Guide Muslimische Eliten in Deutschland: Frauen mit Kopftuch in der Arbeitswelt (German Edition)

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Hide Footnote In that same year, a second All Anglophone Conference AAC2 was organised in Bamenda and some of the participants called for a two-state federal system or secession. During this period, Muna and Foncha launched diplomatic offensives at the UN to demand independence for Southern Cameroons. The position of the Social Democratic Front, which rejected secession and proposed, in the context of Francophone opposition to a two-state federal system, a four-state federal system, was judged to be ambiguous by some Anglophone militants, who in , formed movements calling for two-state federalism or secession: [fn] The other movements were the Cameroon Anglophone Movement CAM , the Free West Cameroon Movement FWM , the Southern Cameroons Restoration Movement SCRM and the Ambazonia Movement.

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However, SCNC militants continued to organise protests in the Anglophone regions every 1 October and spectacular actions such as the proclamation of independence by the Ambazonia Republic on radio Buea in and in Despite the emergence of Anglophone movements, centralisation continued and Anglophones lost even more political strength at the national level.

In , there was only one Anglophone among 36 ministers with portfolio. The roots of the Anglophone problem lie in a badly-organised reunification that was based on centralisation and assimilation, and in economic and administrative marginalisation. For example, in , only two Anglophones were among the admitted to the National Youth and Sports Centre Centre national de la jeunesse et des sports , Cenajes in Bamenda, which is, however, located in the Anglophone region.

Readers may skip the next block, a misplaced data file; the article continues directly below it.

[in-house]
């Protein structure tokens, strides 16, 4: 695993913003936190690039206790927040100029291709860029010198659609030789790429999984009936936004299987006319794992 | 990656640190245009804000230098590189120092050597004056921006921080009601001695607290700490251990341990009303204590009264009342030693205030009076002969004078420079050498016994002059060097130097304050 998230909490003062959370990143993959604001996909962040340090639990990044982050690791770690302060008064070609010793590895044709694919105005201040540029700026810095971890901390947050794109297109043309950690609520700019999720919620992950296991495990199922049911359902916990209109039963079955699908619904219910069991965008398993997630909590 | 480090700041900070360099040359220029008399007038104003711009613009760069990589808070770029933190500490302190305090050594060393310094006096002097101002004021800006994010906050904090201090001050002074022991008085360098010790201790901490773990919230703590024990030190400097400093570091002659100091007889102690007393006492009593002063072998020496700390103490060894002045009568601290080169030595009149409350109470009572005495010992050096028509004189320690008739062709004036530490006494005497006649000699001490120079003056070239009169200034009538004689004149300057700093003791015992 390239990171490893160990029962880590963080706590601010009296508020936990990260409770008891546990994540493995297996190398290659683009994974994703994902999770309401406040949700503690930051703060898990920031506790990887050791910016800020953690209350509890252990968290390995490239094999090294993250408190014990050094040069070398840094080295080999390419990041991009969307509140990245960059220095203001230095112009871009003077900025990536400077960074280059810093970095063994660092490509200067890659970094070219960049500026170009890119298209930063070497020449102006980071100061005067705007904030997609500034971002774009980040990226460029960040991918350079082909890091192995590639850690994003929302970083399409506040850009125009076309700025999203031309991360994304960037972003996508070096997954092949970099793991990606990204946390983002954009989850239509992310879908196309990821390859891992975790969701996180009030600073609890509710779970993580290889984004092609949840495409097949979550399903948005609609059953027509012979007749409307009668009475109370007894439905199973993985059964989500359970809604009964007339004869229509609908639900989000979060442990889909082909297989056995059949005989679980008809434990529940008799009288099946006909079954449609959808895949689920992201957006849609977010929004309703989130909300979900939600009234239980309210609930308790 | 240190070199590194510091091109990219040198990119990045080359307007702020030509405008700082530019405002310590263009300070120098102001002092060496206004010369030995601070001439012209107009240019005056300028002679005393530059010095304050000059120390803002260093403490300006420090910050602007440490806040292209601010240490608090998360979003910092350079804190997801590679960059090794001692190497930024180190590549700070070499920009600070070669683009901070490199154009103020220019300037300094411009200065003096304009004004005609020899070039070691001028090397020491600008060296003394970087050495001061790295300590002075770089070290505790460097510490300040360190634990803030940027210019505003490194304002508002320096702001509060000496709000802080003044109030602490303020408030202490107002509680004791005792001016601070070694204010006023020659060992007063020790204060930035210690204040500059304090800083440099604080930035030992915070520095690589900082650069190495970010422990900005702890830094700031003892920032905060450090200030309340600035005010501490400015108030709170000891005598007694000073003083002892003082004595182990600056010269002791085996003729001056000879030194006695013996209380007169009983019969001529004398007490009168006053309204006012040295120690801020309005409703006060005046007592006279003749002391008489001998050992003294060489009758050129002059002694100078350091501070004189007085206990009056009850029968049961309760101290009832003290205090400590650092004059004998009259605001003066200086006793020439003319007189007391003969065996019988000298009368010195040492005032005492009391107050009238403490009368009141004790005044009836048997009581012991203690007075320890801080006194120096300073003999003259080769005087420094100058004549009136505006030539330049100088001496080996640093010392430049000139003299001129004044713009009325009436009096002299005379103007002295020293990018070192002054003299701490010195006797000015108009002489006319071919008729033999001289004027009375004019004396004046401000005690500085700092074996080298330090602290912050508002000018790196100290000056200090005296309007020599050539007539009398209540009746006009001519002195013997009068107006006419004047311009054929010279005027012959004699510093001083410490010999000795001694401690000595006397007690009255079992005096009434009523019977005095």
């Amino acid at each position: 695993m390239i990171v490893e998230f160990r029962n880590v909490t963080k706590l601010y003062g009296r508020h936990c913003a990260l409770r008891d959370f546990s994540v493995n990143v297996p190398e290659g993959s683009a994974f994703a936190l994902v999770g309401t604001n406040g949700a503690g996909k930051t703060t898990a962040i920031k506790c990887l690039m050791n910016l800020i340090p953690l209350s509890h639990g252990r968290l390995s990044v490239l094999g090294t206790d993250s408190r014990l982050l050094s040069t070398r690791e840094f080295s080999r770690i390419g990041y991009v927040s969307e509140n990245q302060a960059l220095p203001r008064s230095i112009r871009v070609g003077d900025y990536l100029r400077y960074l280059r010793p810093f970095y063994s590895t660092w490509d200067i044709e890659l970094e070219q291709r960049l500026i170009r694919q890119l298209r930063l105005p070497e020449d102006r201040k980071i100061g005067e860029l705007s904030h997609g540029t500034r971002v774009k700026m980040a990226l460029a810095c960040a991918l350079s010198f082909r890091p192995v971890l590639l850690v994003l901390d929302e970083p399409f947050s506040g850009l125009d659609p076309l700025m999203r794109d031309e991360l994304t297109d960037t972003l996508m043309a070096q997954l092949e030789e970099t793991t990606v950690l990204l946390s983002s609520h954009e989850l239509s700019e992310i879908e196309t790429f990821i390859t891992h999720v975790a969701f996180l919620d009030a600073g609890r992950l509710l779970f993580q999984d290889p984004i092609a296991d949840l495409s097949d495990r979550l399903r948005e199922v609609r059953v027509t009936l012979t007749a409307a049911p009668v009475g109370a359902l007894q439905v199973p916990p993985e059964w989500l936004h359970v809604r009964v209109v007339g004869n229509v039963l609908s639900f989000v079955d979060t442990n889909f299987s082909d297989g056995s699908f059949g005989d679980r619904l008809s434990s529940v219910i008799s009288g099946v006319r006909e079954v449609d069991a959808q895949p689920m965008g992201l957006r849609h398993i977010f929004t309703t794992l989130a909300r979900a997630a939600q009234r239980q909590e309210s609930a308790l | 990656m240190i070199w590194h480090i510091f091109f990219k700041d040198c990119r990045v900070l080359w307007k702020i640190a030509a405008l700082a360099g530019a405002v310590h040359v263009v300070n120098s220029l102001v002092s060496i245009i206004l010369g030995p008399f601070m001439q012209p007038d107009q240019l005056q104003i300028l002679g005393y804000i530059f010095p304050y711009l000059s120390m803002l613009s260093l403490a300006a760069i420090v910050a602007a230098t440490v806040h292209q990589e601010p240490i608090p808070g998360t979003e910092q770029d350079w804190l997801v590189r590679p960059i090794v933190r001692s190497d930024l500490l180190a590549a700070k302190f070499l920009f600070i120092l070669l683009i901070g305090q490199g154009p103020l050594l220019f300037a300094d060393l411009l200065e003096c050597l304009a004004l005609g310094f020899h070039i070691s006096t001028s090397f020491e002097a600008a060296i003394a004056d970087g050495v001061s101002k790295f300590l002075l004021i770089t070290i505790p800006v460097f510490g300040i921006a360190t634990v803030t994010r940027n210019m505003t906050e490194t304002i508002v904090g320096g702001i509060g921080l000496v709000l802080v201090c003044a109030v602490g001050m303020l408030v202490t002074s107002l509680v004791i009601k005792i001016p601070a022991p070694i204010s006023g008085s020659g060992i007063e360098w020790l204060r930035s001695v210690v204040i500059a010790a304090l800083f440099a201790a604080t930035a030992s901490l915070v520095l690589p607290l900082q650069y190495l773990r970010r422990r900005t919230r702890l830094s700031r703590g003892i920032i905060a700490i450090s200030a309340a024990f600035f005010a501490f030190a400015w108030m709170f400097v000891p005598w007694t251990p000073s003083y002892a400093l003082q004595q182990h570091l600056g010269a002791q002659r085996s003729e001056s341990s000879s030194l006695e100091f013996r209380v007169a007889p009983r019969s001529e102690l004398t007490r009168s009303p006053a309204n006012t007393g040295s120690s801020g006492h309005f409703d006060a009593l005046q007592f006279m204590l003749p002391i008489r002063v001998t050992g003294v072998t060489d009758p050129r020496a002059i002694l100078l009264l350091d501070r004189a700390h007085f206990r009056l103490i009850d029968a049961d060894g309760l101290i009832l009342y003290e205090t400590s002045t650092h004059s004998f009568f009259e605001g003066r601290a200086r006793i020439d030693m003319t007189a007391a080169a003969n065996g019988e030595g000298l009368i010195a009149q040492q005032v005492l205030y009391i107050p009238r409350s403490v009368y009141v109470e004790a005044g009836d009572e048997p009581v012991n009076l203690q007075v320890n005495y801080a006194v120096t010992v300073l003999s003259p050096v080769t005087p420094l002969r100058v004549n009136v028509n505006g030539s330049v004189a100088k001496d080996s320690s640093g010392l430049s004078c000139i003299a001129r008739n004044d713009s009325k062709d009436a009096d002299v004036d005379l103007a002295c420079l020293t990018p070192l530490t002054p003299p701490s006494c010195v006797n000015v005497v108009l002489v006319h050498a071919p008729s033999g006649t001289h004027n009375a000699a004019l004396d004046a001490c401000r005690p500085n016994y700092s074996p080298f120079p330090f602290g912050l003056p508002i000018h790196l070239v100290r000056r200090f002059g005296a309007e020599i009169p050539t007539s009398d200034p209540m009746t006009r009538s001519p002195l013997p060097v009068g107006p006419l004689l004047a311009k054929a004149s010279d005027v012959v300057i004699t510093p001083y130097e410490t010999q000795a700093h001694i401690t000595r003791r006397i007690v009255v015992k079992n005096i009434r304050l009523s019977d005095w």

Hide Footnote Personal and ethnic ambitions and rivalries among the elites did not help matters. They have not always been able to present a common front to defend an increasingly heterogeneous Anglophone cause. Since the s, the Anglophone question has deeply divided society. It finds expression in the mutually negative perceptions of the Anglophone and Francophone populations and the occasional reciprocal stigmatisation.

Hide Footnote The current crisis represents an especially worrying resurgence of this old problem. Never before has the Anglophone question manifested itself with such intensity. The current crisis began on 11 October in Bamenda when lawyers from the Northwest and the Southwest went on strike. The first Francophone magistrates were appointed to posts in the Anglophone part in and this trend intensified in Common Law lawyers had asserted the same demands to the justice ministry in the past without obtaining any concessions; for example in May , Anglophone lawyers called for federalism and the creation of an autonomous Anglophone Bar.

Hide Footnote A lack of trust in the government and the brutality of the security forces aggravated the problem and radicalised the public. On 8 November , the lawyers mobilised hundreds of people for a march in Bamenda and reiterated their demand for the full restoration of the Common Law system as it was at the time of the federal system. They added a demand for federalism. Crisis Group interviews, Anglophone lawyers and local population, Bamenda, April In response, some youth and Okada boys set up barricades at several crossroads and clashes between demonstrators and gendarmes left several wounded.

On 21 November, teachers went on strike as well.

Hide Footnote At the rally, several thousand people joined teachers to express grievances ranging from the lack of roads in the Northwest to the marginalisation of Anglophones. The police and the army violently dispersed the demonstrators. Hide Footnote Several other incidents took place in Bamenda at the end of November, leading to riots. On 28 November, the crisis, which had until then been limited to the Northwest, spread to the Southwest.

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But they believed that the entry examinations held by the major schools and even by Buea University and the higher education institutions located in the Anglophone zone discriminate in favour of Francophone students and against Anglophones. Crisis Group observations, Buea, November ; and interviews with students and officers of student associations, Buea and Bamenda, April-May They brutally repressed the students and arrested some of them in their homes.